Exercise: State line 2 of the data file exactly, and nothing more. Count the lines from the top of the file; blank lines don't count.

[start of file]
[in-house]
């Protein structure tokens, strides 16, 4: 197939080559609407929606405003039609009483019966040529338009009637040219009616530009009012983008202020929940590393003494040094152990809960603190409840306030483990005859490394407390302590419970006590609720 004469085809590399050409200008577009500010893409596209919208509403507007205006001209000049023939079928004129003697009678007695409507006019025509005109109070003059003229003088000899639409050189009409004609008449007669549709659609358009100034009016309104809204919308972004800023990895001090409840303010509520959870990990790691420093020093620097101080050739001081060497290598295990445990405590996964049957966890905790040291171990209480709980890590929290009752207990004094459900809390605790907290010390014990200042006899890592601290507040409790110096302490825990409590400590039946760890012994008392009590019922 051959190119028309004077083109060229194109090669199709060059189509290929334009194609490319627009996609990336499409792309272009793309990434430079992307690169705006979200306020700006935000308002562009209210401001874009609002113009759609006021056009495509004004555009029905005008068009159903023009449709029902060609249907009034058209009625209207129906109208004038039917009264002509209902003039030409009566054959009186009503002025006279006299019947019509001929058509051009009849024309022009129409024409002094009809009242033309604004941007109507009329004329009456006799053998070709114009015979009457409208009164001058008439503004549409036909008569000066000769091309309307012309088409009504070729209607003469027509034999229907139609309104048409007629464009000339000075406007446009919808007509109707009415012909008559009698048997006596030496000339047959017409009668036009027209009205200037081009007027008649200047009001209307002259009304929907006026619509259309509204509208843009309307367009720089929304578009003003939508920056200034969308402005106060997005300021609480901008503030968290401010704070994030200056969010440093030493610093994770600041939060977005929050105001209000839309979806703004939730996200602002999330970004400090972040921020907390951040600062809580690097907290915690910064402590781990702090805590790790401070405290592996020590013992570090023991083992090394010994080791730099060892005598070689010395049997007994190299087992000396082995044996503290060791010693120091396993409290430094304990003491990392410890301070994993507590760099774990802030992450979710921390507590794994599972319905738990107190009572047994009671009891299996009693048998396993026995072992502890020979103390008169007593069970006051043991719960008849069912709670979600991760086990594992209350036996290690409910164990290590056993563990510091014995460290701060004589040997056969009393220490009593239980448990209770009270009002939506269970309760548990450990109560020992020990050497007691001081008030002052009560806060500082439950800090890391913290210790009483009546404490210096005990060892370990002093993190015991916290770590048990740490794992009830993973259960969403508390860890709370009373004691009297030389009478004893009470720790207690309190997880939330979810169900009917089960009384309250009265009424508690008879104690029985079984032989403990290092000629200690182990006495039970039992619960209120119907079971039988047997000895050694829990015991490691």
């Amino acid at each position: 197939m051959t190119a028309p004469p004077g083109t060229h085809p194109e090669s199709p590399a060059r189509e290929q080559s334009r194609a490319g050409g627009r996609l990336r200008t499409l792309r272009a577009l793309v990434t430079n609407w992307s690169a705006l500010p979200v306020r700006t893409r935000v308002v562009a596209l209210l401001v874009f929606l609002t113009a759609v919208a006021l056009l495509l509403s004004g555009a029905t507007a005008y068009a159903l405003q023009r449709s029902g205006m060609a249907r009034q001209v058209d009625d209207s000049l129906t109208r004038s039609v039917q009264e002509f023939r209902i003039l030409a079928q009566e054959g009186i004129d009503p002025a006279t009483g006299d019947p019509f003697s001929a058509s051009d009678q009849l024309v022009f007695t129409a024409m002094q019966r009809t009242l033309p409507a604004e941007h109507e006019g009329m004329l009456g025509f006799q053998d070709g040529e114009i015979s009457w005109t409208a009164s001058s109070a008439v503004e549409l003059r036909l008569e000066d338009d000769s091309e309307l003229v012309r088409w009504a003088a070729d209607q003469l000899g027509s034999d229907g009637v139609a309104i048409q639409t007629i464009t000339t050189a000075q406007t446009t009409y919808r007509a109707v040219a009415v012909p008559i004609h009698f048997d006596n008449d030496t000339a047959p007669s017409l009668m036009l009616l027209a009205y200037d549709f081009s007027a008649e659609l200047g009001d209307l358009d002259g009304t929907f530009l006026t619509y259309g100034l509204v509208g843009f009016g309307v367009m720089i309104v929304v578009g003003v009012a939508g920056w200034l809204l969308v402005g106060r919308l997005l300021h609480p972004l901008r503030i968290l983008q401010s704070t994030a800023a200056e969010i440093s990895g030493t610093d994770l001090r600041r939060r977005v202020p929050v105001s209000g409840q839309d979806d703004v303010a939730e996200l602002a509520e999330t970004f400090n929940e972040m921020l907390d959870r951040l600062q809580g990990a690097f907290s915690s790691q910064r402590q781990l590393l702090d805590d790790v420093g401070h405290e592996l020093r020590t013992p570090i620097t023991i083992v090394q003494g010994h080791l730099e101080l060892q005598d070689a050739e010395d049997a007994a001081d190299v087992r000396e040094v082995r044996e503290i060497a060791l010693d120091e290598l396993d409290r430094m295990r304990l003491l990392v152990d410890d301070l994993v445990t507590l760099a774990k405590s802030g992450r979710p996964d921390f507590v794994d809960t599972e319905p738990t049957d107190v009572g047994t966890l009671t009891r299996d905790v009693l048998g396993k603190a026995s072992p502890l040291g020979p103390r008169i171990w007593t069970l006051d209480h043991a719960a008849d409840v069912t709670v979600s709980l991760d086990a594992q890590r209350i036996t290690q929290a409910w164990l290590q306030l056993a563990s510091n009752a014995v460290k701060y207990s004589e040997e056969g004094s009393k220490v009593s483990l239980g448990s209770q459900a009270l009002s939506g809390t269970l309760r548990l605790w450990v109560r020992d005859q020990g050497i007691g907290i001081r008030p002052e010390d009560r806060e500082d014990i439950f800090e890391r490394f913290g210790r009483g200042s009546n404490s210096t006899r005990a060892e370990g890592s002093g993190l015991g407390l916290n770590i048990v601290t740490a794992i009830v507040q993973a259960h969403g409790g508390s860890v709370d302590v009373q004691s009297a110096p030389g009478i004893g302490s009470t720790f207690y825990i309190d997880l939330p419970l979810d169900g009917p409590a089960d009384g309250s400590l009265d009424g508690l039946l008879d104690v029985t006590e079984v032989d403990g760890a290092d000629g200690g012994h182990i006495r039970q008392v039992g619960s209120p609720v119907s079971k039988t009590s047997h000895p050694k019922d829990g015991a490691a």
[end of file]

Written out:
């Protein structure tokens, strides 16, 4: 197939080559609407929606405003039609009483019966040529338009009637040219009616530009009012983008202020929940590393003494040094152990809960603190409840306030483990005859490394407390302590419970006590609720 004469085809590399050409200008577009500010893409596209919208509403507007205006001209000049023939079928004129003697009678007695409507006019025509005109109070003059003229003088000899639409050189009409004609008449007669549709659609358009100034009016309104809204919308972004800023990895001090409840303010509520959870990990790691420093020093620097101080050739001081060497290598295990445990405590996964049957966890905790040291171990209480709980890590929290009752207990004094459900809390605790907290010390014990200042006899890592601290507040409790110096302490825990409590400590039946760890012994008392009590019922 051959190119028309004077083109060229194109090669199709060059189509290929334009194609490319627009996609990336499409792309272009793309990434430079992307690169705006979200306020700006935000308002562009209210401001874009609002113009759609006021056009495509004004555009029905005008068009159903023009449709029902060609249907009034058209009625209207129906109208004038039917009264002509209902003039030409009566054959009186009503002025006279006299019947019509001929058509051009009849024309022009129409024409002094009809009242033309604004941007109507009329004329009456006799053998070709114009015979009457409208009164001058008439503004549409036909008569000066000769091309309307012309088409009504070729209607003469027509034999229907139609309104048409007629464009000339000075406007446009919808007509109707009415012909008559009698048997006596030496000339047959017409009668036009027209009205200037081009007027008649200047009001209307002259009304929907006026619509259309509204509208843009309307367009720089929304578009003003939508920056200034969308402005106060997005300021609480901008503030968290401010704070994030200056969010440093030493610093994770600041939060977005929050105001209000839309979806703004939730996200602002999330970004400090972040921020907390951040600062809580690097907290915690910064402590781990702090805590790790401070405290592996020590013992570090023991083992090394010994080791730099060892005598070689010395049997007994190299087992000396082995044996503290060791010693120091396993409290430094304990003491990392410890301070994993507590760099774990802030992450979710921390507590794994599972319905738990107190009572047994009671009891299996009693048998396993026995072992502890020979103390008169007593069970006051043991719960008849069912709670979600991760086990594992209350036996290690409910164990290590056993563990510091014995460290701060004589040997056969009393220490009593239980448990209770009270009002939506269970309760548990450990109560020992020990050497007691001081008030002052009560806060500082439950800090890391913290210790009483009546404490210096005990060892370990002093993190015991916290770590048990740490794992009830993973259960969403508390860890709370009373004691009297030389009478004893009470720790207690309190997880939330979810169900009917089960009384309250009265009424508690008879104690029985079984032989403990290092000629200690182990006495039970039992619960209120119907079971039988047997000895050694829990015991490691």